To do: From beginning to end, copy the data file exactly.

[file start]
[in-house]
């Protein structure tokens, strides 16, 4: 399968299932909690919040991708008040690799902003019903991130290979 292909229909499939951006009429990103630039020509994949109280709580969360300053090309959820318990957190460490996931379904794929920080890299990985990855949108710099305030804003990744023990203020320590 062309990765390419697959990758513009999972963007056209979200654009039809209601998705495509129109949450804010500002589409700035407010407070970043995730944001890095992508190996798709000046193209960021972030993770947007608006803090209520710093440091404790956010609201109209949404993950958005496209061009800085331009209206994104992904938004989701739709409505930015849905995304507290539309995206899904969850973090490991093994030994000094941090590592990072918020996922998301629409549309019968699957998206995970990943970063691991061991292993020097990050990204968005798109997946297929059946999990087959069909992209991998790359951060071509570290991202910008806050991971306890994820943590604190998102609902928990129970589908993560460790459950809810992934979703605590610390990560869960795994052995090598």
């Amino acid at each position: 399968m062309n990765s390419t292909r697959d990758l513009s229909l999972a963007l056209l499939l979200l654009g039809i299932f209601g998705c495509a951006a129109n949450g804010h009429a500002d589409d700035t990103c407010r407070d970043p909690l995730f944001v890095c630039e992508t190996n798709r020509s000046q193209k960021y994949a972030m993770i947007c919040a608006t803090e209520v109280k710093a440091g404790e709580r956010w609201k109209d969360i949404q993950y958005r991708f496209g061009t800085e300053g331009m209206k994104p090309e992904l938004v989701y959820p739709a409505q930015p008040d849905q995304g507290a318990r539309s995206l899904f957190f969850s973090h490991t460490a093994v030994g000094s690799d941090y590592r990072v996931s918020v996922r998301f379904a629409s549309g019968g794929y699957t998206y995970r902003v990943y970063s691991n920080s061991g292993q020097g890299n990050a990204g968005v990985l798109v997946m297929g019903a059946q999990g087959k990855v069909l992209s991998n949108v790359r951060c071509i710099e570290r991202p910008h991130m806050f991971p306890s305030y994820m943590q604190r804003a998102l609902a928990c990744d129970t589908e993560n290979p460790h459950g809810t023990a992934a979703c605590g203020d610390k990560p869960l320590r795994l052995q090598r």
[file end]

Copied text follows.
[in-house]
């Protein structure tokens, strides 16, 4: 399968299932909690919040991708008040690799902003019903991130290979 292909229909499939951006009429990103630039020509994949109280709580969360300053090309959820318990957190460490996931379904794929920080890299990985990855949108710099305030804003990744023990203020320590 062309990765390419697959990758513009999972963007056209979200654009039809209601998705495509129109949450804010500002589409700035407010407070970043995730944001890095992508190996798709000046193209960021972030993770947007608006803090209520710093440091404790956010609201109209949404993950958005496209061009800085331009209206994104992904938004989701739709409505930015849905995304507290539309995206899904969850973090490991093994030994000094941090590592990072918020996922998301629409549309019968699957998206995970990943970063691991061991292993020097990050990204968005798109997946297929059946999990087959069909992209991998790359951060071509570290991202910008806050991971306890994820943590604190998102609902928990129970589908993560460790459950809810992934979703605590610390990560869960795994052995090598």
């Amino acid at each position: 399968m062309n990765s390419t292909r697959d990758l513009s229909l999972a963007l056209l499939l979200l654009g039809i299932f209601g998705c495509a951006a129109n949450g804010h009429a500002d589409d700035t990103c407010r407070d970043p909690l995730f944001v890095c630039e992508t190996n798709r020509s000046q193209k960021y994949a972030m993770i947007c919040a608006t803090e209520v109280k710093a440091g404790e709580r956010w609201k109209d969360i949404q993950y958005r991708f496209g061009t800085e300053g331009m209206k994104p090309e992904l938004v989701y959820p739709a409505q930015p008040d849905q995304g507290a318990r539309s995206l899904f957190f969850s973090h490991t460490a093994v030994g000094s690799d941090y590592r990072v996931s918020v996922r998301f379904a629409s549309g019968g794929y699957t998206y995970r902003v990943y970063s691991n920080s061991g292993q020097g890299n990050a990204g968005v990985l798109v997946m297929g019903a059946q999990g087959k990855v069909l992209s991998n949108v790359r951060c071509i710099e570290r991202p910008h991130m806050f991971p306890s305030y994820m943590q604190r804003a998102l609902a928990c990744d129970t589908e993560n290979p460790h459950g809810t023990a992934a979703c605590g203020d610390k990560p869960l320590r795994l052995q090598r």